Moving forward on cycling and walking
When I chaired the Bicycle and Pedestrian Mobility Committee the committee had been working with engineering to define what "proper" pedestrian environment should be, in the villages. Benches, yes, garbage cans, yes, safe sidewalks, yes, and regular maintenance of any overgrown shrubs, yes ... I am quite sure we will see the benefits of updating our pedestrian priority tool. (This picture is the start of Saanich's Family Bike Ride on Shelbourne - 700 participants first year!)
A table "Commute to Work" highlighted where we have come in Saanich. For instances, in 1996 5.3% walked and 3.8% rode their bike. By 2006 numbers had increased to 5.7% walked and 5.3% biked. The CRD does an Origin and Destination Survey and this work shows if we are succeeding in getting more people moving about other than in a car.
There is a lot of talk around investing, prioritizing and development cost charges to help pay for more.
The facts are Saanich has a cycling and sidewalk priority list for each mode. Based on adopted plans including Local Area Plans. Saanich currently has a municipal wide development cost charge for cycling infrastructure and sidewalks where defined (ie majors and collectors).
The real issue is that we have updated our Pedestrian Priority tool and it includes more areas of evaluation including walking to centres, state of the sidewalk, walking to transit and much more. This tool allows Saanich to fine tune investments.
In fact, with this new tool, even some residential roads will be targetted for sidewalks. The original Pedestrian Priority tool was developed and adopted in 2006, and a lot has changed in Saanich since then, and I want to continue to promote a walking culture, especially to those major centers.
I think there is an opportunity as well, to work with current and new businesses moving into the centers, to look at going back to delivery service. I remember a long time committee member, who passed away a few years back, and who rode a scooter, always talking about how when he worked in Ottawa he took transit everywhere and the stores delivered! Something old needs to become new again.
Stay tuned for more information on walking and cycling in Saanich.
Below is some information that may be helpful around cycling in and around Saanich.
Cycling in Saanich
Cycling Contacts and Links
Connector route or extensions::
Street condition or hazards::
Lochside Regional Trail Condition/hazards:
Saanich encourages and supports the use of bikes on all Municipal roads, and has adopted a Commuter Bicycle Network to identify streets which will eventually be modified to accommodate cycling. Saanich also has a Bicycle Advisory Committee, made up of interested citizens, the Greater Victoria Cycling Coalition, and Municipal staff from Engineering, Public Works, Planning and Police.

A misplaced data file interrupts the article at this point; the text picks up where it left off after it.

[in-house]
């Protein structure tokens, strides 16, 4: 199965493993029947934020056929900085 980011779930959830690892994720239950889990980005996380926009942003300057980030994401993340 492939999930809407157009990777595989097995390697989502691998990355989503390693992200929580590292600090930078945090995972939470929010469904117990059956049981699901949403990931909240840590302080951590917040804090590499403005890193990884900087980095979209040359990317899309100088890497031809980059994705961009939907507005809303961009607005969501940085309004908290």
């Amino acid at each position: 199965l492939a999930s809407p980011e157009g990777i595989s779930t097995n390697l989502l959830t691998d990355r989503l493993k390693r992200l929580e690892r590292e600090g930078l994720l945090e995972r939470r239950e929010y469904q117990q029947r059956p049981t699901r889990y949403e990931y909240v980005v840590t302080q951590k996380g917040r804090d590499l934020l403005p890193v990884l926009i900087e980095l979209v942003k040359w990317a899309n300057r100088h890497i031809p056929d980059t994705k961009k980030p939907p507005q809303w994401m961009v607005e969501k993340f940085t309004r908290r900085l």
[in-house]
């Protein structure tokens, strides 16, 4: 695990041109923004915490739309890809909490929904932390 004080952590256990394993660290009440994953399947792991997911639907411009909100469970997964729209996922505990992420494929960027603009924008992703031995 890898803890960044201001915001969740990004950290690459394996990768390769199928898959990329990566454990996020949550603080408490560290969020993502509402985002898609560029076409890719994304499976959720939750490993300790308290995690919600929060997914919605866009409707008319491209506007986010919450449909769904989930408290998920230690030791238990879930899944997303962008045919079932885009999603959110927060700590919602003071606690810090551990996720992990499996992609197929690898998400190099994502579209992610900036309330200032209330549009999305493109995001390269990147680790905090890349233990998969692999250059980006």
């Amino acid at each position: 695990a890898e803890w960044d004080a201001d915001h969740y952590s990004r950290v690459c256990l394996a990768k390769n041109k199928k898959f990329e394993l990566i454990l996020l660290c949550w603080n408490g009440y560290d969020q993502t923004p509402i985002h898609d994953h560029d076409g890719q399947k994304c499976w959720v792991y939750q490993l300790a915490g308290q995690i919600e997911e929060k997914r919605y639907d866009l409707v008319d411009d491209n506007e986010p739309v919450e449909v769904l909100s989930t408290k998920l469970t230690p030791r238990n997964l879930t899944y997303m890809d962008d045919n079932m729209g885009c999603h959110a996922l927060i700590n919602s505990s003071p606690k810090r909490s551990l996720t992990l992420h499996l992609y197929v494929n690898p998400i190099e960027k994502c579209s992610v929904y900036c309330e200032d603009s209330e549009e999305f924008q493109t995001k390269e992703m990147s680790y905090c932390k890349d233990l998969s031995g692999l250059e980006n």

Go to Saanich Website to view the Cycling Network Map
Local Connector Routes
A local connector route signifies a bicycle route within a neighbourhood for local residents that links major neighbourhood amenities such as parks, schools and other institutions and services, or links to regional trails or other external destinations. These routes are intended for the recreational or inexperienced cyclists, and also cyclists who seek a quieter route which avoids major roads.
Local connectors are often indirect routes and are located on low traffic volume streets. Generally, there are no road improvements associated with the designation of a local connector route.
Local connectors are designated in the Local Area Plans when identified and approved by Council. The local connectors are indicated with yellow signs as shown on the right. The symbols are located on sign posts along the local connector route. Arrows denote the route direction, especially at intersections where it will indicate if the route continues straight or turns.
Saanich has designated a number of commuter bicycle routes which provide for direct access within and through the municipality to link major employment destinations. They have higher volumes of vehicle traffic and are intended for the experienced cyclist.
Bicycle Touring Route
The Saanich Bicycle Touring Route circumnavigates the Municipality of Saanich. Wherever possible, it follows the Galloping Goose or Lochside Regional Trails; elsewhere it uses rural or residential roads. The eastern section offers spectacular ocean views; the northern section passes Elk and Prospect Lakes, both with excellent swimming and picnic facilities; to the west are rural undeveloped forested areas and farms; the southern section follows the Galloping Goose Regional Trail overlooking the Portage Inlet.
The total circle route is approximately 45 km, but cyclists preferring a shorter route may follow a smaller loop by taking any of the many other bicycle routes within Saanich. Bicycle symbols on a bright yellow back-ground clearly mark the route direction as it passes through Saanich.
Galloping Goose Regional Trail
The Galloping Goose Regional Trail is an off-road multi-use trail system along an abandoned rail right of way. The trail serves a variety of users from all age groups, including walkers, cyclists, and roller bladers and accommodates strollers and wheel chairs.
The Lochside Regional Trail begins at the Switch bridge and travels north to Sidney and the Swartz Bay Ferry Terminal.
In 1999 Saanich constructed a bridge crossing over Blenkinsop Lake. The bridge design incorporates features to protect the valued environmental and ecological features of the lake.